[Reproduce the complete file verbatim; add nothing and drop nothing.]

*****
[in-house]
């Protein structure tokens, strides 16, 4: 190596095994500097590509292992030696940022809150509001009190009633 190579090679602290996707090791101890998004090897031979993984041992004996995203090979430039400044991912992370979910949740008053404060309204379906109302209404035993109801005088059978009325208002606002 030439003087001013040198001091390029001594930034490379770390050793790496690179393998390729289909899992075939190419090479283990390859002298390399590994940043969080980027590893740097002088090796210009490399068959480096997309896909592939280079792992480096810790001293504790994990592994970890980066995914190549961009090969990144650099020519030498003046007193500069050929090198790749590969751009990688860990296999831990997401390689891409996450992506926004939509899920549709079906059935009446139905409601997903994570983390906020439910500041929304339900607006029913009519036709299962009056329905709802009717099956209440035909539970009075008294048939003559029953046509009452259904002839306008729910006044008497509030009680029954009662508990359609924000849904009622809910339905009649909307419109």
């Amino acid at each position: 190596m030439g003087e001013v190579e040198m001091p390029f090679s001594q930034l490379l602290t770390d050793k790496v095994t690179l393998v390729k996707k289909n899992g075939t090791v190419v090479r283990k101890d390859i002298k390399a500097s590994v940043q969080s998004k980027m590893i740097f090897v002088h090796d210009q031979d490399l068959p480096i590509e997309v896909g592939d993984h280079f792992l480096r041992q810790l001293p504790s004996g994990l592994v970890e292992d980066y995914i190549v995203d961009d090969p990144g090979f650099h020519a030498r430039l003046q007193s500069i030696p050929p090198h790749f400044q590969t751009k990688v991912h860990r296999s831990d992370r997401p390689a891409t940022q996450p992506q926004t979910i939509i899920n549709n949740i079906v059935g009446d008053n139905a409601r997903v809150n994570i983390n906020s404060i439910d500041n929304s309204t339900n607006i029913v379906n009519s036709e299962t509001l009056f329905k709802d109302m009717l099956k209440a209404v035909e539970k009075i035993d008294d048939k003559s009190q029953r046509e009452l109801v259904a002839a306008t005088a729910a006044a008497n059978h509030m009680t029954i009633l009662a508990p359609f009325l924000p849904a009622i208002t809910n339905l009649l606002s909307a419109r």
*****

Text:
[in-house]
């Protein structure tokens, strides 16, 4: 190596095994500097590509292992030696940022809150509001009190009633 190579090679602290996707090791101890998004090897031979993984041992004996995203090979430039400044991912992370979910949740008053404060309204379906109302209404035993109801005088059978009325208002606002 030439003087001013040198001091390029001594930034490379770390050793790496690179393998390729289909899992075939190419090479283990390859002298390399590994940043969080980027590893740097002088090796210009490399068959480096997309896909592939280079792992480096810790001293504790994990592994970890980066995914190549961009090969990144650099020519030498003046007193500069050929090198790749590969751009990688860990296999831990997401390689891409996450992506926004939509899920549709079906059935009446139905409601997903994570983390906020439910500041929304339900607006029913009519036709299962009056329905709802009717099956209440035909539970009075008294048939003559029953046509009452259904002839306008729910006044008497509030009680029954009662508990359609924000849904009622809910339905009649909307419109």
């Amino acid at each position: 190596m030439g003087e001013v190579e040198m001091p390029f090679s001594q930034l490379l602290t770390d050793k790496v095994t690179l393998v390729k996707k289909n899992g075939t090791v190419v090479r283990k101890d390859i002298k390399a500097s590994v940043q969080s998004k980027m590893i740097f090897v002088h090796d210009q031979d490399l068959p480096i590509e997309v896909g592939d993984h280079f792992l480096r041992q810790l001293p504790s004996g994990l592994v970890e292992d980066y995914i190549v995203d961009d090969p990144g090979f650099h020519a030498r430039l003046q007193s500069i030696p050929p090198h790749f400044q590969t751009k990688v991912h860990r296999s831990d992370r997401p390689a891409t940022q996450p992506q926004t979910i939509i899920n549709n949740i079906v059935g009446d008053n139905a409601r997903v809150n994570i983390n906020s404060i439910d500041n929304s309204t339900n607006i029913v379906n009519s036709e299962t509001l009056f329905k709802d109302m009717l099956k209440a209404v035909e539970k009075i035993d008294d048939k003559s009190q029953r046509e009452l109801v259904a002839a306008t005088a729910a006044a008497n059978h509030m009680t029954i009633l009662a508990p359609f009325l924000p849904a009622i208002t809910n339905l009649l606002s909307a419109r």